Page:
Police ban May Day marches

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Police have banned planned marches by the country’s largest labour body, the Zimbabwe Congress of Trade Unions (ZCTU), which are part of May Day commemorations, citing security reasons.

The ban affects marches which were scheduled for Mutare and Kwekwe on May 1.

However, police in Harare and Bulawayo, among other areas, have not yet responded to ZCTU requests for permission to hold the marches.

Police have written to the ZCTU informing them their application to seek clearance for a planned march in Mutare had been turned down.

On Sunday, Wellington Chibebe, the ZCTU secretary-general, told NewsDay they would seek legal recourse to have the ban lifted.

“So far we have received reports of the ban from only two places and that is from Mutare and Kwekwe,” Chibebe said. “We are going to approach the High Court. We are a trade union and we are allowed to march when we want to and we don’t have to seek permission to do so, instead we just notify them.”

Mutare police wrote to the ZCTU on April 13, denying them permission to organise a march from the city centre to Sakubva Stadium where main Workers’ Day celebrations will be held.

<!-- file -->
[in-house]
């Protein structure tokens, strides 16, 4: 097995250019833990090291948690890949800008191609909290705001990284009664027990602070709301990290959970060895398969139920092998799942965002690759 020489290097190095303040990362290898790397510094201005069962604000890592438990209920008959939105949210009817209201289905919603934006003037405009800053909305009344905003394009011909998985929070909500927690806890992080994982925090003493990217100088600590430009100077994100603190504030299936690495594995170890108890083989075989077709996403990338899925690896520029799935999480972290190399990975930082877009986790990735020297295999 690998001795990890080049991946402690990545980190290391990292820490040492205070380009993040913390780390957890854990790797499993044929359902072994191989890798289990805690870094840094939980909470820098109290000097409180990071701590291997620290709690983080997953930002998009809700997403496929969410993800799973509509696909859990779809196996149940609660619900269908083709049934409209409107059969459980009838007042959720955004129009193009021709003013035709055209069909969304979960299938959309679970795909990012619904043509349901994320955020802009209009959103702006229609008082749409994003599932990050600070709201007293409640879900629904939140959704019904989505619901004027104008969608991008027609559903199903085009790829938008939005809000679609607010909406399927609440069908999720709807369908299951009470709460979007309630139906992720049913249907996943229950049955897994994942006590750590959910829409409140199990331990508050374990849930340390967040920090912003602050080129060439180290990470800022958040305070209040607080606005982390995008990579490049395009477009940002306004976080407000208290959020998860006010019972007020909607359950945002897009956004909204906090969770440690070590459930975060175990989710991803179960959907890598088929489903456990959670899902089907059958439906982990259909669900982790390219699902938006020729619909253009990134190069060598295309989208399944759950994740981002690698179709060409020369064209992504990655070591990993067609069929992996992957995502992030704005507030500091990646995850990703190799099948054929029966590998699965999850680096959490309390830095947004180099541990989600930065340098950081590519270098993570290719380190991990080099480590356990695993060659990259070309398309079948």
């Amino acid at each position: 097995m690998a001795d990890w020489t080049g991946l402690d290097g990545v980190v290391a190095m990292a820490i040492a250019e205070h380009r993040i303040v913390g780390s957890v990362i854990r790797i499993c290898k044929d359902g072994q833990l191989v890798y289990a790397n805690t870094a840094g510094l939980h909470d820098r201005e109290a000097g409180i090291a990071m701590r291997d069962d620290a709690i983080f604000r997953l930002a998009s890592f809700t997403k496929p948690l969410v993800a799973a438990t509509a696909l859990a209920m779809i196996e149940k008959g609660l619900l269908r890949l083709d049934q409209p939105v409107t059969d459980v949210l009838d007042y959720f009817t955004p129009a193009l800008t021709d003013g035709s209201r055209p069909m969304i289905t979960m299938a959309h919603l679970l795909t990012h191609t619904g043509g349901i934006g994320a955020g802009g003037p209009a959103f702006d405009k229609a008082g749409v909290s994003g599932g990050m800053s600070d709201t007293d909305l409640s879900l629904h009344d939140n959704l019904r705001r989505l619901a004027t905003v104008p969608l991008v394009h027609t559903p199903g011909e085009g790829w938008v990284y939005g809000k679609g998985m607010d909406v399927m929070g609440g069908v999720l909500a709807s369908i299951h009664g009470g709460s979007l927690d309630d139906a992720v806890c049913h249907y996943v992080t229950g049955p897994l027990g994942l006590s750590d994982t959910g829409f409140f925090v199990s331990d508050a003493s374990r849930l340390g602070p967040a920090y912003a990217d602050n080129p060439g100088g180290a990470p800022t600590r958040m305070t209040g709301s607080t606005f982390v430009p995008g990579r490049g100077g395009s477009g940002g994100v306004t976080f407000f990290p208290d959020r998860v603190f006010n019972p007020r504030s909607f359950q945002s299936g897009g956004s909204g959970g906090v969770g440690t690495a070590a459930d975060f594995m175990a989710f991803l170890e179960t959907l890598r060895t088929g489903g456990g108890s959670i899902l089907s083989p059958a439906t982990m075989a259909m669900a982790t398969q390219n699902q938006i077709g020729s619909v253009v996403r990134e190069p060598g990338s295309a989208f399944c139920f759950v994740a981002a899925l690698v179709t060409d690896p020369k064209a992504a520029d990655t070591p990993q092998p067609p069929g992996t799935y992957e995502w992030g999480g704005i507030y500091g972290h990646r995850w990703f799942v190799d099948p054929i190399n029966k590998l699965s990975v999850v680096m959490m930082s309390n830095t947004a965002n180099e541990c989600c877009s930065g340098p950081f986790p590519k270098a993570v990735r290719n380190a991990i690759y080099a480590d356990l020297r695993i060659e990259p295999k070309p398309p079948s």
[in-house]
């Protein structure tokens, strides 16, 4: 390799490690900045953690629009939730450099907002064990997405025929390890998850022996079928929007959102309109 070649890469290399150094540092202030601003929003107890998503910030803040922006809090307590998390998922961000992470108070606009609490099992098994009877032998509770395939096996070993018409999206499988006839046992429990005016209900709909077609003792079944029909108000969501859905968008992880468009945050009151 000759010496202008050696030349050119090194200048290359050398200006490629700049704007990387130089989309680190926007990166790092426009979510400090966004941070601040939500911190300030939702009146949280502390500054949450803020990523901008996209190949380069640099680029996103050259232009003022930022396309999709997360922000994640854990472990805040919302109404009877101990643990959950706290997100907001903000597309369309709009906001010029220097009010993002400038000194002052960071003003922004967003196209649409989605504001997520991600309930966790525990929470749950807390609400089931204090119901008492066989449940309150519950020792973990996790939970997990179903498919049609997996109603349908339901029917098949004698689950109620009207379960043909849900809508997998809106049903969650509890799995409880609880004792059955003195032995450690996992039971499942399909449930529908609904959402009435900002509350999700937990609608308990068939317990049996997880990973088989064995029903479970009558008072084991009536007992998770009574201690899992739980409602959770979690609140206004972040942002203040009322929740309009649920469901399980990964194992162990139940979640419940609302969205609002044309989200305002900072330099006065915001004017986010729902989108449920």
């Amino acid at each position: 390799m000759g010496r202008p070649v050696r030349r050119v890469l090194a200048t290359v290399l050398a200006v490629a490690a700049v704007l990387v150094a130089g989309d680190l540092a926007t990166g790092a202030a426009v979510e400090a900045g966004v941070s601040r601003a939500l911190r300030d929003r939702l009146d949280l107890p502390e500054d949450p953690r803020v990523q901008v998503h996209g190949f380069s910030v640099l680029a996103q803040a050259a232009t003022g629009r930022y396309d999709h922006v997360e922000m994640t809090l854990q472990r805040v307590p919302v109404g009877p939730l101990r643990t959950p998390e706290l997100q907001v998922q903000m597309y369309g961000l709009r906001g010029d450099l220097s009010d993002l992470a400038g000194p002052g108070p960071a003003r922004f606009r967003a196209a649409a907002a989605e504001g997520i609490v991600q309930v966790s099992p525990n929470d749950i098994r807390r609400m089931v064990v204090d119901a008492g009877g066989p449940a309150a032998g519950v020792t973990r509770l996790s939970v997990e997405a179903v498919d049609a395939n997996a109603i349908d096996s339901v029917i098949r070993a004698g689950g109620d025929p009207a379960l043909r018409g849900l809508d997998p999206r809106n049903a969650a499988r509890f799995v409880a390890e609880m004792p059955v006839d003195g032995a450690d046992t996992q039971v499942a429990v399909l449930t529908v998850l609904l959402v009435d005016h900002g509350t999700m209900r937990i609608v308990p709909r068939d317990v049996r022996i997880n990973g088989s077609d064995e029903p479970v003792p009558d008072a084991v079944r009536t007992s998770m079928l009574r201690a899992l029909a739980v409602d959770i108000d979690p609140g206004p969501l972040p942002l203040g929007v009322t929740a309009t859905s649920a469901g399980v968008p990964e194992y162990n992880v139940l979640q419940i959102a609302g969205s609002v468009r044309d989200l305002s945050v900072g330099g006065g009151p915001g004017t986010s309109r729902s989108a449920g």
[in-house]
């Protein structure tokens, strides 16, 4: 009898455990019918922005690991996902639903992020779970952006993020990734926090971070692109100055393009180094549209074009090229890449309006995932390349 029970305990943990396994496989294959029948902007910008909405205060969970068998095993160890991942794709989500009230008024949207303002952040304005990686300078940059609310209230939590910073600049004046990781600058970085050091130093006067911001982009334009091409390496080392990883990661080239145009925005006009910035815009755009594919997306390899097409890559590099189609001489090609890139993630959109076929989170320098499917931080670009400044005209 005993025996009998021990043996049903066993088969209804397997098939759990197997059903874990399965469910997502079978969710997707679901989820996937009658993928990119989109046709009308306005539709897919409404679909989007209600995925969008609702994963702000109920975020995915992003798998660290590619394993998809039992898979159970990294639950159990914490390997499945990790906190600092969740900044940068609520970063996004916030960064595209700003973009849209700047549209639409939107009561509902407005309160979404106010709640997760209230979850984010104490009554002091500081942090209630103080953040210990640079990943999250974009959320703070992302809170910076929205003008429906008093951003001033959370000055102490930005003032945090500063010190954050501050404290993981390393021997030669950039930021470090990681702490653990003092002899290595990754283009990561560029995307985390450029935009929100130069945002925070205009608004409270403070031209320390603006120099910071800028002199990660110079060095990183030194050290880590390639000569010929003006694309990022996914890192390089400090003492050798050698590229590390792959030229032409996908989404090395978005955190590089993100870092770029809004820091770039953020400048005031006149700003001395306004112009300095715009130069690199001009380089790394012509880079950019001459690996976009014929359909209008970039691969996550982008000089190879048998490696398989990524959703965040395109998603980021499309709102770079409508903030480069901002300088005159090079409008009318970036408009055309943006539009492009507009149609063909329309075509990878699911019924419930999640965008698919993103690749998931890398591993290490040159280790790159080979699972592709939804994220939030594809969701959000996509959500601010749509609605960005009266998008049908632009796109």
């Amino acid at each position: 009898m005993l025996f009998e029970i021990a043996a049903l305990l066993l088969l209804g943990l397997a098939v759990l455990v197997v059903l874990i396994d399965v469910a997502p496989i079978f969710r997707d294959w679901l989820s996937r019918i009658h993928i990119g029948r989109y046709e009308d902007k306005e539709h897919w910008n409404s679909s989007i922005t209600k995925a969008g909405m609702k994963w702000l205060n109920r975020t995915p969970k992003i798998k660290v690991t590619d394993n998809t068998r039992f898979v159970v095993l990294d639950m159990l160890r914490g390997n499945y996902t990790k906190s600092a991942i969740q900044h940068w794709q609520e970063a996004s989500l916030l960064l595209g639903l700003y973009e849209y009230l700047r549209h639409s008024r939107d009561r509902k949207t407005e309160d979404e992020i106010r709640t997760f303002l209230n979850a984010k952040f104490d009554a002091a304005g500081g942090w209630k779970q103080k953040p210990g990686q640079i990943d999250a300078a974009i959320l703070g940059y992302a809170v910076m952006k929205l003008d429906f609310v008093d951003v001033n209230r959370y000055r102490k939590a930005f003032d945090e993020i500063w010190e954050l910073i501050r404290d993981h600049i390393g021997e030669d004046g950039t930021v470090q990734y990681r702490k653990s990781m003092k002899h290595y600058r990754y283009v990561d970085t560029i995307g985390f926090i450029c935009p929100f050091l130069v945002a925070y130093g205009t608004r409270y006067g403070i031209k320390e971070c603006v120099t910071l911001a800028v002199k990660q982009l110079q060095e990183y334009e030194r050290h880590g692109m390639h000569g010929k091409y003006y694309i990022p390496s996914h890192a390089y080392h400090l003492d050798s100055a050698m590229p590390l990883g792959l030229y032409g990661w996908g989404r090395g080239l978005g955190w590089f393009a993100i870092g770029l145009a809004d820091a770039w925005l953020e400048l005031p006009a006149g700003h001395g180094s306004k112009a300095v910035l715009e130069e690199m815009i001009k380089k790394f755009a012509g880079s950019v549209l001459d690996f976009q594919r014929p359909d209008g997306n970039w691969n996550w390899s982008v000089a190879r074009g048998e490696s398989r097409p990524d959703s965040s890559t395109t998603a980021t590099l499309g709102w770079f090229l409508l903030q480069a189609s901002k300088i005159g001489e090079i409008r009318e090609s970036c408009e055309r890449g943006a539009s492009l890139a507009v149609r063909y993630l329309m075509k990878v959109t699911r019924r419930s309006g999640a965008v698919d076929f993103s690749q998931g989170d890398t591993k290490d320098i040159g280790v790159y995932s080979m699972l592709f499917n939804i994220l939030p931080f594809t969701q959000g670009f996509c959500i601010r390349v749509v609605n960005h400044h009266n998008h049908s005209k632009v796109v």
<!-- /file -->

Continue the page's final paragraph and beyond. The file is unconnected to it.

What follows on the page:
Officer commanding police in Mutare, Chief Superintendent Joseph Chani, wrote to the ZCTU: “Please be advised that permission to hold a May Day procession has not been granted.”

He said processions had been temporarily banned for security reasons until further notice.

“You can only hold your May Day celebrations at Sakubva Stadium on 01/05/11,” Chani said.

“People and vehicles will get to the main venue as individuals and not a procession. Abide by the laws of the country.”

This year’s May Day celebrations in Harare will be held at Gwanzura Stadium where Labour and Social Services minister Paurina Mpariwa will officiate.

Chibebe said the May Day celebrations had this year been spread to areas such as Binga and Triangle.

He said celebration centres had been increased this year to 38 from 34 last year.

This year’s theme is Respect our Rights; Save our Economy Protect our Jobs.

Civic society groups and political parties opposed to President Robert Mugabe’s Zanu PF have in the past accused the police of stifling the freedoms of Zimbabweans by banning gathering and marches.

They say while other political parties and civic organisations have been denied the opportunity to gather or demonstrate, Zanu PF supporters enjoy unfettered freedom of doing the same.

ZCTU members were arrested last month while marching in commemoration of International Women’s Day in Bulawayo.